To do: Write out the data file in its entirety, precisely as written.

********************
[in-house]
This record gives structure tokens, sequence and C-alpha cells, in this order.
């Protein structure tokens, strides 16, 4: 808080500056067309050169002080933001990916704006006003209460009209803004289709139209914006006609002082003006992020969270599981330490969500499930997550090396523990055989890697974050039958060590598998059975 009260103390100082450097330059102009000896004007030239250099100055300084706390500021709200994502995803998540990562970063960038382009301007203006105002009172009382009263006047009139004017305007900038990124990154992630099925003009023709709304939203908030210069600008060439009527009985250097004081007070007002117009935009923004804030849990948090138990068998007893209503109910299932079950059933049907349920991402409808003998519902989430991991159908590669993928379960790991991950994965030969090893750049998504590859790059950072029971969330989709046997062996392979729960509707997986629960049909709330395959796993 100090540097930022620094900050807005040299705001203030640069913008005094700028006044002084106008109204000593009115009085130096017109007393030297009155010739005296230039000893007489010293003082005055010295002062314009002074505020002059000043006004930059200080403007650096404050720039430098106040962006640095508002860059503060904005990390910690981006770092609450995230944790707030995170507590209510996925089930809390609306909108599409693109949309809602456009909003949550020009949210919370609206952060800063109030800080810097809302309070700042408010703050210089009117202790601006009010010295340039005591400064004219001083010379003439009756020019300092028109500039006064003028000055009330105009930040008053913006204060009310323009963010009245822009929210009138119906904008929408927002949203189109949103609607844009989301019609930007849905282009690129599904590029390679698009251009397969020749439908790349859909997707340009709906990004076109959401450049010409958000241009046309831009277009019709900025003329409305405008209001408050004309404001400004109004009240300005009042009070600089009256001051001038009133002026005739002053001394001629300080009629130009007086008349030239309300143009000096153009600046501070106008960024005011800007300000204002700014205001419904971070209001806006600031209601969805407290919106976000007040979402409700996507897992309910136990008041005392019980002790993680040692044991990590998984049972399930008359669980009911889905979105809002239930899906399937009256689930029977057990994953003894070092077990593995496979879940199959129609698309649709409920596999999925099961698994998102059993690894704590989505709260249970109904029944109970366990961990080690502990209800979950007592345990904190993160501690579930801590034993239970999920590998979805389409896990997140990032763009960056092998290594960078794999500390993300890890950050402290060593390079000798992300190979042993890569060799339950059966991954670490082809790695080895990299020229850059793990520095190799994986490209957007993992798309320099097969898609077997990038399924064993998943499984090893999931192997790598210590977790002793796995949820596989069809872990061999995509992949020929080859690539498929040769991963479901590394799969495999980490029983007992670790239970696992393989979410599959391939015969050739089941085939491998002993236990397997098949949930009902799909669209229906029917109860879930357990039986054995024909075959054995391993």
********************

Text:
[in-house]
This record gives structure tokens, sequence and C-alpha cells, in this order.
């Protein structure tokens, strides 16, 4: 808080500056067309050169002080933001990916704006006003209460009209803004289709139209914006006609002082003006992020969270599981330490969500499930997550090396523990055989890697974050039958060590598998059975 009260103390100082450097330059102009000896004007030239250099100055300084706390500021709200994502995803998540990562970063960038382009301007203006105002009172009382009263006047009139004017305007900038990124990154992630099925003009023709709304939203908030210069600008060439009527009985250097004081007070007002117009935009923004804030849990948090138990068998007893209503109910299932079950059933049907349920991402409808003998519902989430991991159908590669993928379960790991991950994965030969090893750049998504590859790059950072029971969330989709046997062996392979729960509707997986629960049909709330395959796993 100090540097930022620094900050807005040299705001203030640069913008005094700028006044002084106008109204000593009115009085130096017109007393030297009155010739005296230039000893007489010293003082005055010295002062314009002074505020002059000043006004930059200080403007650096404050720039430098106040962006640095508002860059503060904005990390910690981006770092609450995230944790707030995170507590209510996925089930809390609306909108599409693109949309809602456009909003949550020009949210919370609206952060800063109030800080810097809302309070700042408010703050210089009117202790601006009010010295340039005591400064004219001083010379003439009756020019300092028109500039006064003028000055009330105009930040008053913006204060009310323009963010009245822009929210009138119906904008929408927002949203189109949103609607844009989301019609930007849905282009690129599904590029390679698009251009397969020749439908790349859909997707340009709906990004076109959401450049010409958000241009046309831009277009019709900025003329409305405008209001408050004309404001400004109004009240300005009042009070600089009256001051001038009133002026005739002053001394001629300080009629130009007086008349030239309300143009000096153009600046501070106008960024005011800007300000204002700014205001419904971070209001806006600031209601969805407290919106976000007040979402409700996507897992309910136990008041005392019980002790993680040692044991990590998984049972399930008359669980009911889905979105809002239930899906399937009256689930029977057990994953003894070092077990593995496979879940199959129609698309649709409920596999999925099961698994998102059993690894704590989505709260249970109904029944109970366990961990080690502990209800979950007592345990904190993160501690579930801590034993239970999920590998979805389409896990997140990032763009960056092998290594960078794999500390993300890890950050402290060593390079000798992300190979042993890569060799339950059966991954670490082809790695080895990299020229850059793990520095190799994986490209957007993992798309320099097969898609077997990038399924064993998943499984090893999931192997790598210590977790002793796995949820596989069809872990061999995509992949020929080859690539498929040769991963479901590394799969495999980490029983007992670790239970696992393989979410599959391939015969050739089941085939491998002993236990397997098949949930009902799909669209229906029917109860879930357990039986054995024909075959054995391993």